By Daniel Barnes
With this melancholy number and 2014’s autumnal Love is Strange, the films of Ira Sachs are becoming the cinematic equivalent of rustling leaves. I’m sure that I don’t mean that as a compliment. While Little Men is a delicately constructed and achingly restrained tour-de-force of emotional repression set in a rapidly changing New York, the filmmaking is probably just too tranquil and sedate to keep me invested.
The connections between the characters slyly coil like creeping vines, the direction is understated, and the performances feel authentic. All that and a plot and you’d have one hell of a movie. Struggling actor/jerk Brian (Greg Kinnear, of course) and his sugar-mama psychotherapist wife Kathy (Jennifer Ehle, subtly stealing the film) inherit prime real estate in gentrified Brooklyn when his estranged father passes away. They swiftly move into the building, leading to tension with a Chilean store owner (Paulina Garcia) accustomed to paying friend prices on the rent. Meanwhile, a doomed but passionate friendship sparks between the two family’s star-crossed pubescent sons (Theo Taplitz and Michael Barbieri).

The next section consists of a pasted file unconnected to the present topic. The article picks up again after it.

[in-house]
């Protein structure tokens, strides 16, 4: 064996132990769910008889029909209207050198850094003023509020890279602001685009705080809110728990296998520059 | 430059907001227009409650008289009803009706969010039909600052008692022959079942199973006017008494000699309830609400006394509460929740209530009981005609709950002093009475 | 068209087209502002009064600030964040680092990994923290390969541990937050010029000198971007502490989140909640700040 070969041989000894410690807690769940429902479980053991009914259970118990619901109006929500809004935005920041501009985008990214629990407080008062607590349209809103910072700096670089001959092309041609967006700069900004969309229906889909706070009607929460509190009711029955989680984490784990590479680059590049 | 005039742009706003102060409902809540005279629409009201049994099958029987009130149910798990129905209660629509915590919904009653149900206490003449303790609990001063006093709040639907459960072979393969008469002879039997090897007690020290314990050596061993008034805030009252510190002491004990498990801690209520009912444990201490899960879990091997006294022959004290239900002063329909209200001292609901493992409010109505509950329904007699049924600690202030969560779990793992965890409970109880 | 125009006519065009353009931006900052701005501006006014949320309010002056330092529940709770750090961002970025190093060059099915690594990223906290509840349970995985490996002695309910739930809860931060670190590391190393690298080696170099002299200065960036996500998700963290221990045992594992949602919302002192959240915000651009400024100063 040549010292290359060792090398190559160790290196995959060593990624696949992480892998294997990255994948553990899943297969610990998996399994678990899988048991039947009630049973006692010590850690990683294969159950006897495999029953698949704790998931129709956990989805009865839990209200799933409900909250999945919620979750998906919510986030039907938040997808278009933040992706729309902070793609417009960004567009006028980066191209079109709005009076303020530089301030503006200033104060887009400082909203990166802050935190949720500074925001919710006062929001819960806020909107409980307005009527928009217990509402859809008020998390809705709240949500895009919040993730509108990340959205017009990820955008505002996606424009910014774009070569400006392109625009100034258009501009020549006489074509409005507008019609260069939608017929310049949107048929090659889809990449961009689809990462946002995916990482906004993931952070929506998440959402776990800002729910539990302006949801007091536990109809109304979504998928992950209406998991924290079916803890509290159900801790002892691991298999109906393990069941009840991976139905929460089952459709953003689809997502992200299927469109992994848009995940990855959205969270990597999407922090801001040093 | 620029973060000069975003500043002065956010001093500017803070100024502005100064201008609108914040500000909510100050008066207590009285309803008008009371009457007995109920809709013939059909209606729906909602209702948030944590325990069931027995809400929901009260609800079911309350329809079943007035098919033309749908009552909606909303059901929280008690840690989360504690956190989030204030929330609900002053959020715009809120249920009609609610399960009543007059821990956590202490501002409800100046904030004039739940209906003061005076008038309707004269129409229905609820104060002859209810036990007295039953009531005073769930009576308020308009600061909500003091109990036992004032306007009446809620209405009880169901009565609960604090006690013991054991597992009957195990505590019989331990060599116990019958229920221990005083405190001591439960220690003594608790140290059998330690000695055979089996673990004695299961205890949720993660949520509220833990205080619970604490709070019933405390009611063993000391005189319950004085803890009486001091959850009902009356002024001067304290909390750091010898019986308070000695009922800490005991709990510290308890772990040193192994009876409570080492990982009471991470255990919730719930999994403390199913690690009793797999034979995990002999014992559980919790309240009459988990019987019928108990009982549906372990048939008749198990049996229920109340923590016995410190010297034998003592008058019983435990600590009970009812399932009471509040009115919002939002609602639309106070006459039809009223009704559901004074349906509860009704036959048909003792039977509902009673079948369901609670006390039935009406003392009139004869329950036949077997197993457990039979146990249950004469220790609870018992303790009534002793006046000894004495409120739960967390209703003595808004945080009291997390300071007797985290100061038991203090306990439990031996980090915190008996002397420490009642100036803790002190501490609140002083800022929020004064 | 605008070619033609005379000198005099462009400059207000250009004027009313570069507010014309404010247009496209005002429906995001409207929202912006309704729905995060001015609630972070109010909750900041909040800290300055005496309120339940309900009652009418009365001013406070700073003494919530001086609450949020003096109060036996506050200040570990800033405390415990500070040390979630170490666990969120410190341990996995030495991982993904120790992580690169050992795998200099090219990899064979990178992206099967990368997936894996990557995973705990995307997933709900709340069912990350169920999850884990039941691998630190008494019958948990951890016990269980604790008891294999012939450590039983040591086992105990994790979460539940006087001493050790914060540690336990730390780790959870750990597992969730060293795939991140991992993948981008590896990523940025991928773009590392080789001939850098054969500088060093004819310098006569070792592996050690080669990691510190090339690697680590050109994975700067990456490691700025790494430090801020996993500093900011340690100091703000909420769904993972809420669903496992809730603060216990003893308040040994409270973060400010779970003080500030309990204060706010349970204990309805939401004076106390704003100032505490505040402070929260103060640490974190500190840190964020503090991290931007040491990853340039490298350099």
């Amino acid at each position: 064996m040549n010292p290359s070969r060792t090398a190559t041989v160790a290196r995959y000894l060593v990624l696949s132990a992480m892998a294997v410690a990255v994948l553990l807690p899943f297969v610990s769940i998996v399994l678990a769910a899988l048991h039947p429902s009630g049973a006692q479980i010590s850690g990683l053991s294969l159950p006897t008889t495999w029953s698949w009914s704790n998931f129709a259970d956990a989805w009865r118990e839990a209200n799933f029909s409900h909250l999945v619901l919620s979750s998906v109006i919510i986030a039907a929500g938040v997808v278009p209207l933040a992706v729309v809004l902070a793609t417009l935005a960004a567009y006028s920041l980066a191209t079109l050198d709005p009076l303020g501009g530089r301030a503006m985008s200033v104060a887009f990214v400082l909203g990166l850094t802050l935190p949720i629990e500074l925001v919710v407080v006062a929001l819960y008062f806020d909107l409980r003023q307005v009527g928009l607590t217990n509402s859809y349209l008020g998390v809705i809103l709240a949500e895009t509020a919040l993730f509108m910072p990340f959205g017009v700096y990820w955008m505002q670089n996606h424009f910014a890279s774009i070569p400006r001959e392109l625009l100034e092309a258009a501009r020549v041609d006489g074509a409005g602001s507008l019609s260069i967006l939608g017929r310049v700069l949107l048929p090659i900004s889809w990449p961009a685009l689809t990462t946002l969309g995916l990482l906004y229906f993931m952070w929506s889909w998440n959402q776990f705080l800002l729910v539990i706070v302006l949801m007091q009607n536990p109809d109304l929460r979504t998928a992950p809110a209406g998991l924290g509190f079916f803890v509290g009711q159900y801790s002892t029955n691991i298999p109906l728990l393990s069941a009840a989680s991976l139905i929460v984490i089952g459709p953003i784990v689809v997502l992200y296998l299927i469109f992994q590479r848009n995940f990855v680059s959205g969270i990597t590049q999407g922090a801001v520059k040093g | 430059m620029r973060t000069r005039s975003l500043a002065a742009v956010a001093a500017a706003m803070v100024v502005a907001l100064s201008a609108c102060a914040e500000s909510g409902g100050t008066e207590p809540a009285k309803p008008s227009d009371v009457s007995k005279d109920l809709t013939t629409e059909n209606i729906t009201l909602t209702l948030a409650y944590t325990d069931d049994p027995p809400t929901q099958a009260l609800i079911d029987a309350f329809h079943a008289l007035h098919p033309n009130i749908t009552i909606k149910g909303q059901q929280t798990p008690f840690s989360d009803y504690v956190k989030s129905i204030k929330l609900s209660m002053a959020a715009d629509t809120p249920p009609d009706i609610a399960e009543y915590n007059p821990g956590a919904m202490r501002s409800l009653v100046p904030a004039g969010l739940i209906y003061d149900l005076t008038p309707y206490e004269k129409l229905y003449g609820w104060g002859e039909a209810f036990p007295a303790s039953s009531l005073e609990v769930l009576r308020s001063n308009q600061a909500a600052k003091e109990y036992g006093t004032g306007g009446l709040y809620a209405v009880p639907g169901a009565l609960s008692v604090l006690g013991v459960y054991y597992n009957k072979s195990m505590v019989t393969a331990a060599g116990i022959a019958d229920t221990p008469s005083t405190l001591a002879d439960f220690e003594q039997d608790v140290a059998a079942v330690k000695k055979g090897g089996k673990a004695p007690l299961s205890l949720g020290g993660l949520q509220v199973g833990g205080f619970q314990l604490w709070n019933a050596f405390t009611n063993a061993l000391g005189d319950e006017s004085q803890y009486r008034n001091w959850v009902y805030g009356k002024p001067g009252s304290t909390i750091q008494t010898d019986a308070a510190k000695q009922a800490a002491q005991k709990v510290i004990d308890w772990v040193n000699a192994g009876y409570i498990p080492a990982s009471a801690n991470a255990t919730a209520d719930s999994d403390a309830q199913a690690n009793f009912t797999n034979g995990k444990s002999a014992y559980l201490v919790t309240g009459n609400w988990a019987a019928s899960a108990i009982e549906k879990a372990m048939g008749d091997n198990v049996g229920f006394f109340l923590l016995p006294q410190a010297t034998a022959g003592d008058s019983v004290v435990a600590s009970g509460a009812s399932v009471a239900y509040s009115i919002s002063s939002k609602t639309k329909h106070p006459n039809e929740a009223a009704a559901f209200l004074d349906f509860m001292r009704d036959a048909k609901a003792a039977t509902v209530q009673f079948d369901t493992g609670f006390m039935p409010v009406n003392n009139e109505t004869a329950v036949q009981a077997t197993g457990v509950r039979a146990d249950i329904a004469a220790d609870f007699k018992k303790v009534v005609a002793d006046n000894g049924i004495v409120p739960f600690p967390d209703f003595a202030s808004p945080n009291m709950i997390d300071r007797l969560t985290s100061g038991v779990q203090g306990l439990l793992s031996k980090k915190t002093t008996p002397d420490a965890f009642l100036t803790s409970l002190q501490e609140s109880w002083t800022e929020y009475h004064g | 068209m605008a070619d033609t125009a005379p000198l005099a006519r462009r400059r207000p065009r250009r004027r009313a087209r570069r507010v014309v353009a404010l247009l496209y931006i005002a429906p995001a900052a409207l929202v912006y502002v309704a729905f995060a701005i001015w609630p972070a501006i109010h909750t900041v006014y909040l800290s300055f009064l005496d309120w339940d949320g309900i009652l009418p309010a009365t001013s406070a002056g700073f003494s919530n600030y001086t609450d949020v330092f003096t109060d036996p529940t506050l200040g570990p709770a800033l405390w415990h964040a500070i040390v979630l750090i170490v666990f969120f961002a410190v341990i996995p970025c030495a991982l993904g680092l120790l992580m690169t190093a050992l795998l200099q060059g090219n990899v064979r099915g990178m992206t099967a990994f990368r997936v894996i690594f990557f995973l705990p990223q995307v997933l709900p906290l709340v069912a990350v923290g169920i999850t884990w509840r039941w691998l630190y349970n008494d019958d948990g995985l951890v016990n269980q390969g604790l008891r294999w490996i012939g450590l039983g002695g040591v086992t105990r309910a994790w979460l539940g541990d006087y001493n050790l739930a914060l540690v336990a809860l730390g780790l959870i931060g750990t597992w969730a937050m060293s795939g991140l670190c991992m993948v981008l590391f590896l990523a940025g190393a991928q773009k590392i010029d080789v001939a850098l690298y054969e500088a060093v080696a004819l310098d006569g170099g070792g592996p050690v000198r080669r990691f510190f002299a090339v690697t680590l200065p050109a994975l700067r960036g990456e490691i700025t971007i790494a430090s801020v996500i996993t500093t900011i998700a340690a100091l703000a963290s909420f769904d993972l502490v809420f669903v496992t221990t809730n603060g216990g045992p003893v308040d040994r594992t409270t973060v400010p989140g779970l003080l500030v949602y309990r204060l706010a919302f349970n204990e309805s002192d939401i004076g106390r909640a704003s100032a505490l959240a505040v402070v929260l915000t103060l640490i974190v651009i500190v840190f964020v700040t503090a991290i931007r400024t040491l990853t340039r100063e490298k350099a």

Sachs thrives on capturing the moments when a public facade morphs into a private epiphany. However, in this case, his liberal piety and tasteful restraint get in the way of his everyone-has-their-reasons humanity. The store owner doesn’t have a moral leg to stand on, and yet Sachs strains to sympathize, forcing Brian to grow so steadily petty and spiteful that by the end I half expected him to start eating live cats and dogs. At the same time, there’s an Ayn Rand-ian undertone to the film’s arrogant attitudes about artistic destiny that I can only hope was unintentional.